Why I can’t have short, purple hair.

All my life I’ve wanted short, purple hair. I never told my parents, as I was sure my dad would disapprove. There was that time he made fun of me when I had black nail varnish. But he didn’t lose the plot when I came home with my nose pierced. I probably didn’t give him enough credit for being open minded. And my littlest sister has had a whole rainbow of hair colours over the years, though the closest she went to purple was dark blue. So, I probably should have been braver and just gone for it back then.

I did dye my hair though. A safe shade of blonde. I was born with shockingly blonde hair. Shocking that is, for a Turk in Turkey. But over the years it darkened to a light brown. So dying it blonde was a way of reclaiming my lost childhood. I stopped dying it when I lived in Japan though. I couldn’t read the labels on the home-dye kits and no way could I have gone into a hairdressers who I couldn’t converse with. And I haven’t dyed my hair since.

I seem to be the only female-presenting person I know who doesn’t dye their hair. I really don’t mind my grey hairs showing. Wanting to now dye my hair is nothing to do with fear of growing old. It’s just wanting to finally do something I’ve always wanted to do. Plus I’ve noticed it’s now really easy to get safe hair dyes in all sorts of vibrant colours.

But I don’t think I can. It doesn’t feel safe. Even if I never left the house, it wouldn’t feel safe. Unless I made sure nobody, even online, especially online, knew.

Because, I feel I wouldn’t be taken seriously as an autistic activist if I had short, purple hair. “Manic pixie dream girl” anyone? And especially since I read a recent comment, by an autistic person no less, saying they have recognised a pattern amongst the “outspoken” autistic advocates that they dislike, the ones they are suspicious of: they all have short, brightly coloured hair. And I have to admit, that is indeed a pattern.

And I just feel so awful. That I’m letting those kind of comments get to me, and dictate how I have my hair. Hopefully I’ll get over this silliness and just go for it one day. Perhaps for my fiftieth birthday? Who knows.

[image of a rectangle filled in with the shade of purple I would want to dye my hair.]

5 comments

  1. I sincerely hope you one day get that purple. I think it would look FABULOUS on you (and I don’t even know what you look like). I am getting blue AND purple on Friday, and I have dark hair naturally, lol. I’m in my 40’s and always wanted it, but never worked in a position that allowed it or had disposable funds enough to do it. Now, surprisingly, I have found both somehow, so by golly I’m going to. I think that for many of us, especially ones who were late diagnosed as adults, it’s one more layer of masking we get to take off, a way of saying ‘YES, I’m different, and I finally LOVE that about myself.” (not assuming anyone who doesn’t feels otherwise, that’s just my own experience speaking and what I’ve heard from several who have done the same thing).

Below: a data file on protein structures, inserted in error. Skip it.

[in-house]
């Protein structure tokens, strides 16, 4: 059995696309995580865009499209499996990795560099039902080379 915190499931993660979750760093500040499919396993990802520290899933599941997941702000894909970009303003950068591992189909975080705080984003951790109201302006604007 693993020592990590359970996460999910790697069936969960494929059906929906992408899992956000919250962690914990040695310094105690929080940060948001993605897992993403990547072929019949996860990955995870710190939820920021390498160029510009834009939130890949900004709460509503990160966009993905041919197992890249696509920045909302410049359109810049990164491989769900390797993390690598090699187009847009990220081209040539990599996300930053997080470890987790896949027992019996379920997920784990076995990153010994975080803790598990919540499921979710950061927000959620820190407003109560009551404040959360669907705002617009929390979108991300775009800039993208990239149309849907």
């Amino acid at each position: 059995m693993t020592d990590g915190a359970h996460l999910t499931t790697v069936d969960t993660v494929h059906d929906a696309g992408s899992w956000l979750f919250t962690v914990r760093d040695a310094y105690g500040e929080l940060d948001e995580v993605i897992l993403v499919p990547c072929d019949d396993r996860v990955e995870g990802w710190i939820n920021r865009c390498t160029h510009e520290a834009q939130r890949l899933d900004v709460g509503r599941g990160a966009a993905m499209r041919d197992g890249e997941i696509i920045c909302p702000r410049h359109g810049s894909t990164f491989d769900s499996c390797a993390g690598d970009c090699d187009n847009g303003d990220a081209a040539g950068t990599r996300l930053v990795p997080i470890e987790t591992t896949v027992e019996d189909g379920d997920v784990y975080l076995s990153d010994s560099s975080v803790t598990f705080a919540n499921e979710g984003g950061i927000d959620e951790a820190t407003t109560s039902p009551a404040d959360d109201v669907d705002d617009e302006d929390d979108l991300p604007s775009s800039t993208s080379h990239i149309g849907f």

Good luck! ❤

    Liked by 1 person

  2. It sounds like it’s something you want but aren’t doing because of what other people think or do. I think part of taking the mask off is listening to to your autistic self and letting it express…Other activists are free to color their hair and be awful but you know you don’t have to be that way. If other people judge you because of some purple hair…maybe they’re not worth having around?

    I was recently contemplating something similar (though more permanent) because I feel like I’m the only vegan with no tattoos. My masked self was telling me to think about it and get one to fit in, but my inner autistic self knows if I get a tattoo I will start hating it in 5 minutes flat. That’s just my 2c 🙂 …. Hope you find a shade you like, lavender is one of my fave colors.

    Liked by 1 person

    • The activists who dye their hair are actually lovely. But do rub some folks up the wrong way.
      And I do have some inner….ageism maybe is the right word? The thought that it’s ok for those in their twenties but that I’ve missed the boat. Same reasoning stopping me getting a tattoo.
      Though I think maybe when I’m actually “old” I may do those things as it won’t matter then. Like one of my favourite poems, “When I am old” by Jenny Joseph.
      Also, having kids plays into it. I need to be “taken seriously” and not sure I can do that with bright hair. Eventually that mask too will come off, but not yet.

      Like

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